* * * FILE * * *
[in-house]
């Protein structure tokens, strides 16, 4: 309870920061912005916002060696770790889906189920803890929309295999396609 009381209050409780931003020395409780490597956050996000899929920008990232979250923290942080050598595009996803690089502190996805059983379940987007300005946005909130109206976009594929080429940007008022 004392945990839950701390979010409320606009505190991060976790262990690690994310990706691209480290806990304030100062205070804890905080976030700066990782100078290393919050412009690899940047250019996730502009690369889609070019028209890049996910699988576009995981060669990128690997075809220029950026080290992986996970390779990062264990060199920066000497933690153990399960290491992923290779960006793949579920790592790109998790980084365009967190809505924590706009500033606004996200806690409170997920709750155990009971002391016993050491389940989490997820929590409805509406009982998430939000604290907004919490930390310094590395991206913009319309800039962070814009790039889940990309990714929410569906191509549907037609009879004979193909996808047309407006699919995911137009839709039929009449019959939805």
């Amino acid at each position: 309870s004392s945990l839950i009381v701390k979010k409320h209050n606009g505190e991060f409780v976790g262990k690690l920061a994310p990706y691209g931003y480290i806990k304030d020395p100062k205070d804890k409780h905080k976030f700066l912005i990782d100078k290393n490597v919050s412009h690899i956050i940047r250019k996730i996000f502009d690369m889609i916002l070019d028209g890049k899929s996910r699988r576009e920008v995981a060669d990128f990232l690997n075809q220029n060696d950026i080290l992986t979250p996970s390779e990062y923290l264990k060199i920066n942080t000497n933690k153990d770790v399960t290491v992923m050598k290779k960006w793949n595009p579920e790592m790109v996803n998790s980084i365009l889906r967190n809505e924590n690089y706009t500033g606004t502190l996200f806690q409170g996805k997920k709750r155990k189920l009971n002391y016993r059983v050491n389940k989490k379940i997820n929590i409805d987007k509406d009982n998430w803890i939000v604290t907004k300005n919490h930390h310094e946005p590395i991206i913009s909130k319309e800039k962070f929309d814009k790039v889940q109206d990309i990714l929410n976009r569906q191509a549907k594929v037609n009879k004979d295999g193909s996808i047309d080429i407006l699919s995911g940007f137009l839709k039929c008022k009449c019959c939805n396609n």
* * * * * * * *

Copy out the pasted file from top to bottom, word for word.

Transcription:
[in-house]
């Protein structure tokens, strides 16, 4: 309870920061912005916002060696770790889906189920803890929309295999396609 009381209050409780931003020395409780490597956050996000899929920008990232979250923290942080050598595009996803690089502190996805059983379940987007300005946005909130109206976009594929080429940007008022 004392945990839950701390979010409320606009505190991060976790262990690690994310990706691209480290806990304030100062205070804890905080976030700066990782100078290393919050412009690899940047250019996730502009690369889609070019028209890049996910699988576009995981060669990128690997075809220029950026080290992986996970390779990062264990060199920066000497933690153990399960290491992923290779960006793949579920790592790109998790980084365009967190809505924590706009500033606004996200806690409170997920709750155990009971002391016993050491389940989490997820929590409805509406009982998430939000604290907004919490930390310094590395991206913009319309800039962070814009790039889940990309990714929410569906191509549907037609009879004979193909996808047309407006699919995911137009839709039929009449019959939805």
């Amino acid at each position: 309870s004392s945990l839950i009381v701390k979010k409320h209050n606009g505190e991060f409780v976790g262990k690690l920061a994310p990706y691209g931003y480290i806990k304030d020395p100062k205070d804890k409780h905080k976030f700066l912005i990782d100078k290393n490597v919050s412009h690899i956050i940047r250019k996730i996000f502009d690369m889609i916002l070019d028209g890049k899929s996910r699988r576009e920008v995981a060669d990128f990232l690997n075809q220029n060696d950026i080290l992986t979250p996970s390779e990062y923290l264990k060199i920066n942080t000497n933690k153990d770790v399960t290491v992923m050598k290779k960006w793949n595009p579920e790592m790109v996803n998790s980084i365009l889906r967190n809505e924590n690089y706009t500033g606004t502190l996200f806690q409170g996805k997920k709750r155990k189920l009971n002391y016993r059983v050491n389940k989490k379940i997820n929590i409805d987007k509406d009982n998430w803890i939000v604290t907004k300005n919490h930390h310094e946005p590395i991206i913009s909130k319309e800039k962070f929309d814009k790039v889940q109206d990309i990714l929410n976009r569906q191509a549907k594929v037609n009879k004979d295999g193909s996808i047309d080429i407006l699919s995911g940007f137009l839709k039929c008022k009449c019959c939805n396609n």